Finding A Credit Line
To find a business line of credit, it’s usually a good idea to start with your own bank since you already have a relationship with them. You can also do a search over the Internet to find other banks and credit unions in your area or online who offer business lines of credit. Many of the larger banks also give business lines of credit to people who meet their criteria. You can try Bank of America, Wells Fargo, Sovereign Bank, Citizens Bank, and iBank, among many others. You can also visit the U.S. Small Business Administration website, which can be a great resource to help you find the right match.
When comparing different business credit lines, you’ll want to know what terms the financial institution offers. Usually you will pay a fee to take out the business line of credit, plus you’ll need to know what the interest rate is. Some banks charge a fixed interest rate, while others have an adjustable rate that changes depending on what prime is. Sometimes you can also get a discount on the rate by having a business checking account with the bank and/or having your payments automatically deducted.
Cost For A Business Credit Line
What you will spend on a business credit line will depend on what type of loan you get, the size of it, and how good your company’s credit is. The interest rates for lines of credit are usually based off the Wall Street Journal Prime Rate, which is an important benchmark that’s calculated by the fed fund rates. As of August 18, prime was 3.25 percent. But this rate can vary a great deal over time.
Range Of Rates
- If you’ve been in business for a while and established a good reputation for yourself and have a high credit rating, you may be able to qualify for a great rate, which can be as low as a point or two below prime.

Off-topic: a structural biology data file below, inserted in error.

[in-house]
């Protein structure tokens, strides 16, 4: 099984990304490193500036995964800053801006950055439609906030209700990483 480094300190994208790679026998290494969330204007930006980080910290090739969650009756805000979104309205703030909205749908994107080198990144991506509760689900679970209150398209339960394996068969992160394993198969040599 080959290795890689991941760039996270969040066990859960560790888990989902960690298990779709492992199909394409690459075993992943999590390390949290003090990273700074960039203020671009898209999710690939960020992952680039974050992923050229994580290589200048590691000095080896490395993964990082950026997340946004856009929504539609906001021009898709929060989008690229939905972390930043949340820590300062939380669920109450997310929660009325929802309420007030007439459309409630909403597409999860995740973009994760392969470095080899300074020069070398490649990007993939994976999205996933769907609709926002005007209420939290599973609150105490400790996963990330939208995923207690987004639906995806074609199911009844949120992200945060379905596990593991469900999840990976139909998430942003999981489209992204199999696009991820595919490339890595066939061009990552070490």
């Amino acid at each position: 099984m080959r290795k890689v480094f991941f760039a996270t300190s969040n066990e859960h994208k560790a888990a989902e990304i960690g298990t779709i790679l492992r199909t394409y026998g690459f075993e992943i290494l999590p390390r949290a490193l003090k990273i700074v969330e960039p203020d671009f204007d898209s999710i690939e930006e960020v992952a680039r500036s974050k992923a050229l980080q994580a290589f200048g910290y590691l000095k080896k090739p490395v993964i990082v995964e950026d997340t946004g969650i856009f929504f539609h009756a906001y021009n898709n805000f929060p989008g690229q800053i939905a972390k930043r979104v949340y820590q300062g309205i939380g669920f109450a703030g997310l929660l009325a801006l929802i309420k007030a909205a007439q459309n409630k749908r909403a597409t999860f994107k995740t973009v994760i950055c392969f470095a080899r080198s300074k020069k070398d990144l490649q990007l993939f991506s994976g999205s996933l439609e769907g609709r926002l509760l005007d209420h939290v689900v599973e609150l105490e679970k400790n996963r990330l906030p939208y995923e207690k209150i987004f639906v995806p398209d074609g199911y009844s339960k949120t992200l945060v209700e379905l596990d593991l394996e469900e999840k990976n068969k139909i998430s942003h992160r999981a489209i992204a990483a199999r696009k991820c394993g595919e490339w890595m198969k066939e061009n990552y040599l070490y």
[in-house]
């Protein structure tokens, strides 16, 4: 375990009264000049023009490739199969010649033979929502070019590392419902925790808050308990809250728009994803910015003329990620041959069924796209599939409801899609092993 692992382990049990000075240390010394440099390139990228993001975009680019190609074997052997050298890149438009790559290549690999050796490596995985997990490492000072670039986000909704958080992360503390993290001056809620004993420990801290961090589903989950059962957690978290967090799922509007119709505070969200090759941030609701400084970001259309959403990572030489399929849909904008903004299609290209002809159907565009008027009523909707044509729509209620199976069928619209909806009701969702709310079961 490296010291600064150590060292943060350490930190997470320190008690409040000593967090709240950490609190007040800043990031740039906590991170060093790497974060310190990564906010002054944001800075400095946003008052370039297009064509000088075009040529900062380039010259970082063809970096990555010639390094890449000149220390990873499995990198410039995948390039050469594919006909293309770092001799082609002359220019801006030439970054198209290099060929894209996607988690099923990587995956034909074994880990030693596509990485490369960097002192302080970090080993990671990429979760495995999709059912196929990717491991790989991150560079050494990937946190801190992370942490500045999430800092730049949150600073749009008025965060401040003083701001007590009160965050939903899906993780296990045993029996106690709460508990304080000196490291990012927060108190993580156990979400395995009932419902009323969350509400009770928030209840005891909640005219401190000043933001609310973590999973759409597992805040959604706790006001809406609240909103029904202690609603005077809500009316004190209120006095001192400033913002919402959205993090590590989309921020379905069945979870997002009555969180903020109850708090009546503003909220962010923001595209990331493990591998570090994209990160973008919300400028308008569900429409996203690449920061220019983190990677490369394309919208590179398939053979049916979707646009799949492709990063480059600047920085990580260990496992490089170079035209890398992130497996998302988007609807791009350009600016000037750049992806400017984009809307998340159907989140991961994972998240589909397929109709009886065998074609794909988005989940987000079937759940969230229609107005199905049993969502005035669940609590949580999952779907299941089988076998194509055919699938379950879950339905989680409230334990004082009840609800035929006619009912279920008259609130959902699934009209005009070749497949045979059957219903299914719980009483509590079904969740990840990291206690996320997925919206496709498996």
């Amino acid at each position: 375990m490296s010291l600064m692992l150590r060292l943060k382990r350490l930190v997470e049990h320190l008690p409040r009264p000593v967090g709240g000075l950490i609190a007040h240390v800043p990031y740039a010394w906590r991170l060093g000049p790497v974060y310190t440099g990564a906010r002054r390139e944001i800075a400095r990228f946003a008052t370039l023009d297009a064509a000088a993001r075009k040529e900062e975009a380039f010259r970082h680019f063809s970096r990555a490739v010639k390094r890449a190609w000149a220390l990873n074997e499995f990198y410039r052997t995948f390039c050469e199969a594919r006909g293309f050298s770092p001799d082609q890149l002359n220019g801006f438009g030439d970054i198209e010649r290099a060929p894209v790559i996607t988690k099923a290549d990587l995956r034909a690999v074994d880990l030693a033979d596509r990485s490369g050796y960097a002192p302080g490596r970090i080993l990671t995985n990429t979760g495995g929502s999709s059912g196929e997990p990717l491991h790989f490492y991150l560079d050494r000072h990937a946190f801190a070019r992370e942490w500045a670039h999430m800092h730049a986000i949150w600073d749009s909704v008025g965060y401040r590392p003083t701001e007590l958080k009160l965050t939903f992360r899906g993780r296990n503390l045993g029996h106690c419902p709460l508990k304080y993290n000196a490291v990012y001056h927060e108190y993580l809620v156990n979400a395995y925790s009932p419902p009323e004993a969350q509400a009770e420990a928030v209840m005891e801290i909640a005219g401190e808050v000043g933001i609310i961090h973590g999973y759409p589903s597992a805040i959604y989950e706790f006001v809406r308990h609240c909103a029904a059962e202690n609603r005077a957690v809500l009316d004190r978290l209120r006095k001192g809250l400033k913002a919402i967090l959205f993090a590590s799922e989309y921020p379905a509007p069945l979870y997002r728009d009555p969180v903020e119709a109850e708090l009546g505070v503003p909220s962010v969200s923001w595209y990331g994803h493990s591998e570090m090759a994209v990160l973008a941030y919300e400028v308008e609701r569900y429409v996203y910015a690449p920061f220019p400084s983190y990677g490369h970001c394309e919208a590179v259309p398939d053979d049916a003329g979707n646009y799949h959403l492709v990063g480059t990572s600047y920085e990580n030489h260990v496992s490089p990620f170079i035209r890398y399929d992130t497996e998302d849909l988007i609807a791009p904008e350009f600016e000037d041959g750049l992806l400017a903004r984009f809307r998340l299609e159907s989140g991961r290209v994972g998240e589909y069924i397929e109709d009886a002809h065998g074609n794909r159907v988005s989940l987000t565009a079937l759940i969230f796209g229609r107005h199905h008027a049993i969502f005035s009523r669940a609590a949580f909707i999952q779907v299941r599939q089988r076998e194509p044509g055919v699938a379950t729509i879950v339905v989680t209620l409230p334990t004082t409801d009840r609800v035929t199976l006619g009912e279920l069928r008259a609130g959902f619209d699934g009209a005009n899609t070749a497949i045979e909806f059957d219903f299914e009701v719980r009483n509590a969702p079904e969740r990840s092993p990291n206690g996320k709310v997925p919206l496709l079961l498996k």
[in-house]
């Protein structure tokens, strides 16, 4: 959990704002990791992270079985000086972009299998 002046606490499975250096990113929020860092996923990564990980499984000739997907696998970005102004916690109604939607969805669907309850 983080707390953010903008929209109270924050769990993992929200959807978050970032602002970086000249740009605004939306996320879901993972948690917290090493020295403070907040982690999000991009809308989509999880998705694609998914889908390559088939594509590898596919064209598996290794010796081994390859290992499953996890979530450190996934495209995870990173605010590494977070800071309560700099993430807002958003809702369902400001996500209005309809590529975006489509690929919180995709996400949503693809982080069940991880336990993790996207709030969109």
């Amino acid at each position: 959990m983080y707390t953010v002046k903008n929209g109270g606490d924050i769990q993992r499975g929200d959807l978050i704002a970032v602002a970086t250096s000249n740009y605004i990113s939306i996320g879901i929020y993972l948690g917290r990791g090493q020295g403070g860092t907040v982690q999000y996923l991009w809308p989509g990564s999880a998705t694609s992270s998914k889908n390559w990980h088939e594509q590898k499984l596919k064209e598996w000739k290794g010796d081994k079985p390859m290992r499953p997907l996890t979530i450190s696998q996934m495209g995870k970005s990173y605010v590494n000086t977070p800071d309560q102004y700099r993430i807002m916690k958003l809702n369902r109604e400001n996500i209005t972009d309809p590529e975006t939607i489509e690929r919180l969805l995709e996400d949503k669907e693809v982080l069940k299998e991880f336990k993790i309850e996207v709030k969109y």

- For many business lines, the credit interest will be around prime, or prime plus up to a point above.
- On the other hand, if your credit rating is low or your business is too new to have much of a track record, you can expect the interest rate on your business line to be high. It can be anywhere from few points above prime up to about 10 points above.
The interest on a business line of credit could cost an average anywhere from a point above or below prime for a business with good credit. (Fees are extra.) If prime is 3.25 percent, this means you might pay between 2.25 and 4.25 percent of the total amount on interest. But if you have poor credit, your business credit line could be as high as 13.25 percent interest or more.
- Cost to open the business loan credit line can be between $100 and $250, or some banks will charge 1 percent of the line amount up front.
- Some business credit lines also have a yearly fee which can cost up to $150.
- If your payment is late, you can expect to pay a penalty price of between $15 and $75.
- With a missed payment, you can expect your rate to increase considerably. You may pay as much as 25 to 30 percent over prime in such a case.
- If you go over your business credit line maximum, you may also be charged a penalty. This can cost between $25 and $50.
While a business line of credit can be an important asset to many companies, in today’s challenging economic climate, it can be more challenging to qualify. If your company hasn’t established good enough credit to be granted a business line of credit, you might want to look into opening up a business credit card instead. While the interest rate on a credit card can be higher (typically ranging from about 7 to 22 percent), this can still be more appealing than a line of credit if you need more time to pay back what you spend. You also won’t need to secure any collateral against the credit offered through the credit card. In addition, you can usually apply for, and receive, a credit card fairly quickly, making this a very feasible option to consider.